What have you always wondered about the economy? Tell Us

Google unveils Honeycomb software for tablets

Steve Henn Feb 3, 2011
HTML EMBED:
COPY

Google unveils Honeycomb software for tablets

Steve Henn Feb 3, 2011
HTML EMBED:
COPY

TEXT OF STORY

JEREMY HOBSON: Google unveils a new Android operating system today. It’s called Honeycomb and it’s Google’s first software designed specifically for tablet computers.

From Silicon Valley, Marketplace’s Steve Henn reports.


STEVE HENN: In the rush to compete with the iPad, dozens of computers makers from Dell to Samsung built tablets running Android software that was designed for phones.

Google’s new Honeycomb operating system is the company’s first real crack at software designed expressly for tablets.

NEIL MAWSTON: Android is working with multiple hardware partners in multiple regions and with multiple mobile operators.

Neil Mawston is with Strategy Analytics. He says Google wants to take on Apple by getting Android running on as many tablets as possible rather than building tablets itself. So to make Honeycomb work on lots of different machines, engineers made it simple. Google’s Mike Cleron says there are no buttons at all.

MIKE CLERON: We were aiming for something that is futuristic but familiar. Everything is 3D. It’s controlled by gestures and information rezes in when you need it and de-rezes when you don’t.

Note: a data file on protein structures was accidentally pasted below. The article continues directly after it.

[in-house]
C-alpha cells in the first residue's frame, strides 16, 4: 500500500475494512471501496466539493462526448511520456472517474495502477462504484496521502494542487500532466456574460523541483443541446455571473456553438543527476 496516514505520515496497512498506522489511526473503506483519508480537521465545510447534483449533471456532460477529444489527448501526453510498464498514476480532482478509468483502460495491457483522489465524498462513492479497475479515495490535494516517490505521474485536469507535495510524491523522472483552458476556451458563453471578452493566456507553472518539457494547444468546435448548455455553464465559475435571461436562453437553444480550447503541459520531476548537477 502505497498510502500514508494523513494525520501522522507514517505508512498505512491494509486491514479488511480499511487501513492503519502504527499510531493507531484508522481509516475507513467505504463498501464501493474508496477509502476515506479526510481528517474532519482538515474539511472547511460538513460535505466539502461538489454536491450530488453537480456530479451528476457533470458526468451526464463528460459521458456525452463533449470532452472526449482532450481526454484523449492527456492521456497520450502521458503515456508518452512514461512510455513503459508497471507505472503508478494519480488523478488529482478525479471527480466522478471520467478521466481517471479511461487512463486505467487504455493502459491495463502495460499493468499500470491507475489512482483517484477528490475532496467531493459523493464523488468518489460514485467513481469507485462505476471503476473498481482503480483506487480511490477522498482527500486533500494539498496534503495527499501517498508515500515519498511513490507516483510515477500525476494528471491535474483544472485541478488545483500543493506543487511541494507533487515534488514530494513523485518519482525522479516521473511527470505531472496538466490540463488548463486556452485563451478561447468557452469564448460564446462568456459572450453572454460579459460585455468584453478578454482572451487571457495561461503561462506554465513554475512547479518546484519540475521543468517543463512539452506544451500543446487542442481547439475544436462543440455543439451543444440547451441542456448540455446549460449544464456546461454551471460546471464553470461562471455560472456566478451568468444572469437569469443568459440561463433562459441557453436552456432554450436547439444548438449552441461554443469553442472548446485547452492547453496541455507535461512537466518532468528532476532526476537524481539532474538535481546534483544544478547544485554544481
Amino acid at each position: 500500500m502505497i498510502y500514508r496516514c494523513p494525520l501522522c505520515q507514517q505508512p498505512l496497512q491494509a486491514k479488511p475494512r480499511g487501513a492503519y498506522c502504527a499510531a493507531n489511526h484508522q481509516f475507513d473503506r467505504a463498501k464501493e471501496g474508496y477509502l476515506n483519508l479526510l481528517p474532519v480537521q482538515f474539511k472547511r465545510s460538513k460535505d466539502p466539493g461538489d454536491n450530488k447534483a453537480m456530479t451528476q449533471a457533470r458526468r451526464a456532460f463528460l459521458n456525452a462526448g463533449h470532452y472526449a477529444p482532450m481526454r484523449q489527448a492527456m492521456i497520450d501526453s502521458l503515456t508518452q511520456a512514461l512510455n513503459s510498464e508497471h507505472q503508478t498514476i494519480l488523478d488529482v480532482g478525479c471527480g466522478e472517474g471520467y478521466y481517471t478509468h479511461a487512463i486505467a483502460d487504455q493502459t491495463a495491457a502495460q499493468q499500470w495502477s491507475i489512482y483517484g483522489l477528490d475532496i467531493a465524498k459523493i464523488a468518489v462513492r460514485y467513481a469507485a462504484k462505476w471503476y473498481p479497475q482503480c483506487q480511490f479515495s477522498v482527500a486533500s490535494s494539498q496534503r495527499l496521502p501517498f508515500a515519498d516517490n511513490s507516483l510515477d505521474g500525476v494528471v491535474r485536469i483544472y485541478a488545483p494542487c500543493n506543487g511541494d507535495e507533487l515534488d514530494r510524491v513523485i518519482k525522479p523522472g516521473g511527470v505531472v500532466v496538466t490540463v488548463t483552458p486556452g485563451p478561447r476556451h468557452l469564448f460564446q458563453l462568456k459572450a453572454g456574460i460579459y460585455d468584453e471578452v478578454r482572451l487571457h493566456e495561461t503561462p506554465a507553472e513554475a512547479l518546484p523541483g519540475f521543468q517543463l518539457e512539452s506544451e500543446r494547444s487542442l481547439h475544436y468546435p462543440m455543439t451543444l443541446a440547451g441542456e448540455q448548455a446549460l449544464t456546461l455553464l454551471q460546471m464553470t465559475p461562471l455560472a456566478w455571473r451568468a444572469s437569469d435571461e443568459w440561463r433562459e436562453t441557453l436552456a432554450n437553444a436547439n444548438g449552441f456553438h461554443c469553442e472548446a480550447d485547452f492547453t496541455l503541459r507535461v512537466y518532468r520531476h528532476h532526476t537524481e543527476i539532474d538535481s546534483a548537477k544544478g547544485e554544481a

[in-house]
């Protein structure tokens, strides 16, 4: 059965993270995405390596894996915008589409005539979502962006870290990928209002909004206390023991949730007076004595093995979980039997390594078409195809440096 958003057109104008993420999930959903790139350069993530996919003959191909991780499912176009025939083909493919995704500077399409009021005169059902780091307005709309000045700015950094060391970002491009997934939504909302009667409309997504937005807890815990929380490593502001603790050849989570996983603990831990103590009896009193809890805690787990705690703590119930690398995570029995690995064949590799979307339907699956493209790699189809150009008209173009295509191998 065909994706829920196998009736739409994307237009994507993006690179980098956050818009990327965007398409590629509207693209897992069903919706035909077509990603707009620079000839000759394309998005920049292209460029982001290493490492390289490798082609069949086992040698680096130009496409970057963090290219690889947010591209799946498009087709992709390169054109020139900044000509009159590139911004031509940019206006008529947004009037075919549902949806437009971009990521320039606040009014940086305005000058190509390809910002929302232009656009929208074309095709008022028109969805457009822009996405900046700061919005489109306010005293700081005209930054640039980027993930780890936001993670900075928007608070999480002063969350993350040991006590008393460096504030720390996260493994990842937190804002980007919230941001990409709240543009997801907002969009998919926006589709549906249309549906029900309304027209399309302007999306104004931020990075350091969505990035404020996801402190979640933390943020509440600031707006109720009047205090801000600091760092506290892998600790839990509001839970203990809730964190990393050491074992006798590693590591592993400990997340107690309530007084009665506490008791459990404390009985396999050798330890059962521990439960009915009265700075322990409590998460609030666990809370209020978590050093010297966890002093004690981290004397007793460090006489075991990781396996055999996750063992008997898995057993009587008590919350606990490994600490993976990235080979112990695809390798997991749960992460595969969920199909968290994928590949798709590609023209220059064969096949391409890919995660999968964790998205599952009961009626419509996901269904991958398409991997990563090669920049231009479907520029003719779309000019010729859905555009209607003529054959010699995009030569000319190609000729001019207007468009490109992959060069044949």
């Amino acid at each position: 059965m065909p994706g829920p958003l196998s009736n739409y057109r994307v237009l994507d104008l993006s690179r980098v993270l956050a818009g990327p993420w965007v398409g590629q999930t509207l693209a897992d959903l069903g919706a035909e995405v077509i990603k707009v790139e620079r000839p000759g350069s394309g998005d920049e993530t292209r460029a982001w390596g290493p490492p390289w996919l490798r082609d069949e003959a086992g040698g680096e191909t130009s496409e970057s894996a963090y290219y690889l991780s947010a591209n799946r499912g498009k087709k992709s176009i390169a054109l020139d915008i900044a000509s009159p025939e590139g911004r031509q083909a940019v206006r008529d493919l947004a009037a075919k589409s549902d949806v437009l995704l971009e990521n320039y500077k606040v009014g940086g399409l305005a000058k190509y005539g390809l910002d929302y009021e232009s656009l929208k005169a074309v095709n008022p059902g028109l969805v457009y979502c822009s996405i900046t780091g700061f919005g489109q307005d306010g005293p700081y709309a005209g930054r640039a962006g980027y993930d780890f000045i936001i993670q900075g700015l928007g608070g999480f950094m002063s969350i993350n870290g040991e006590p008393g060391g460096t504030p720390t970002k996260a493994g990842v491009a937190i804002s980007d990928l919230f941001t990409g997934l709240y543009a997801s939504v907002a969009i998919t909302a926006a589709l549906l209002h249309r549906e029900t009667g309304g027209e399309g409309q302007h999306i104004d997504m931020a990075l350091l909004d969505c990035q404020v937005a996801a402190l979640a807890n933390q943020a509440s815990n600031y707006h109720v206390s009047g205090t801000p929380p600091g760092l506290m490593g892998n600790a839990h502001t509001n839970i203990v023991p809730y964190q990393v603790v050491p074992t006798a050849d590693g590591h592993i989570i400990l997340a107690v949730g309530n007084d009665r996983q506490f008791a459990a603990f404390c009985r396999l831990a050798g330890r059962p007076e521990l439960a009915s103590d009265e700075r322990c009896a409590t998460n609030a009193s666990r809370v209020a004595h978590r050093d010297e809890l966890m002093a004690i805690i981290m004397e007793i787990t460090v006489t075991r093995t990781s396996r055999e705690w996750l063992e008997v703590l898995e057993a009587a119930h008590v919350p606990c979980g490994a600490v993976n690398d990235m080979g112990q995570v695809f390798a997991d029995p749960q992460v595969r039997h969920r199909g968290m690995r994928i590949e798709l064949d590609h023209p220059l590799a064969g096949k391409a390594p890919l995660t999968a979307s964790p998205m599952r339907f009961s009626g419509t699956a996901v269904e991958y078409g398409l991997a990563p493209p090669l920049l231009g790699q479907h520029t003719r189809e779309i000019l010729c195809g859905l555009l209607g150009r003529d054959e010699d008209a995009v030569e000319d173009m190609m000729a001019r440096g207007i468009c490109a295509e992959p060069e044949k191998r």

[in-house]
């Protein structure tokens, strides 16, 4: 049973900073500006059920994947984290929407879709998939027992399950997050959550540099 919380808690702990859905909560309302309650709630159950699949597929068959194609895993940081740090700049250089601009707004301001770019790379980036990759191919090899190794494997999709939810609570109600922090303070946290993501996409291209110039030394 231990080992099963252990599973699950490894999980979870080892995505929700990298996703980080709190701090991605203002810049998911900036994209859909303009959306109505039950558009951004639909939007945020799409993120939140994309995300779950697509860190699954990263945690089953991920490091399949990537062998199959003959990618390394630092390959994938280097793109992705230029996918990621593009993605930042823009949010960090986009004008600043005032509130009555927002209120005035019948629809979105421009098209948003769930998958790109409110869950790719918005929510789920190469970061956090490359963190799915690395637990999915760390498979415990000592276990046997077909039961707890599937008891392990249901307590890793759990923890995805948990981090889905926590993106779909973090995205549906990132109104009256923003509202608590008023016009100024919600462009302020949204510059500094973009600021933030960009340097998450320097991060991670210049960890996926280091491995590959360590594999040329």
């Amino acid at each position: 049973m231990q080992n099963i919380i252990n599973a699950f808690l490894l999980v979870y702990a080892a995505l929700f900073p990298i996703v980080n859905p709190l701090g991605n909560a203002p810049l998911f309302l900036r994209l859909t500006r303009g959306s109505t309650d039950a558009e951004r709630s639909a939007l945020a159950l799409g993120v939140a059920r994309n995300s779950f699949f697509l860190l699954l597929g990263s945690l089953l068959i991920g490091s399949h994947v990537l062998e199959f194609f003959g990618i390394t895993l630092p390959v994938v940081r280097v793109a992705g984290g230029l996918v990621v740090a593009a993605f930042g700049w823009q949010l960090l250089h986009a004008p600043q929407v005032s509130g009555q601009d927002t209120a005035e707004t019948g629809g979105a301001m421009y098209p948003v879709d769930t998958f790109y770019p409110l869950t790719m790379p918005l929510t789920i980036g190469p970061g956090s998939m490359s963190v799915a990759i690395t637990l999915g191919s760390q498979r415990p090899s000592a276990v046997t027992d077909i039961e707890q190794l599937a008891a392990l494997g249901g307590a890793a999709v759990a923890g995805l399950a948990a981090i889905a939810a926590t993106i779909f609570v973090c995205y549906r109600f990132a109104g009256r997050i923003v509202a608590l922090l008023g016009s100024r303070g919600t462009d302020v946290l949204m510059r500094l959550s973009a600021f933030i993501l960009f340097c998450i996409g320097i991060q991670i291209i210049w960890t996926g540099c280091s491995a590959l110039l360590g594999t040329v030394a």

Most Google tablets will have touch screens. But Google execs say some day soon, you might be able to hang an Android tablet on your wall and wave at it to get it to work.

In Silicon Valley, I’m Steve Henn for Marketplace.

Marketplace is on a mission.

We believe Main Street matters as much as Wall Street, economic news is made relevant and real through human stories, and a touch of humor helps enliven topics you might typically find…well, dull.

Through the signature style that only Marketplace can deliver, we’re on a mission to raise the economic intelligence of the country—but we don’t do it alone. We count on listeners and readers like you to keep this public service free and accessible to all. Will you become a partner in our mission today?

Your donation is critical to the future of public service journalism. Support our work today – for as little as $5 – and help us keep making people smarter.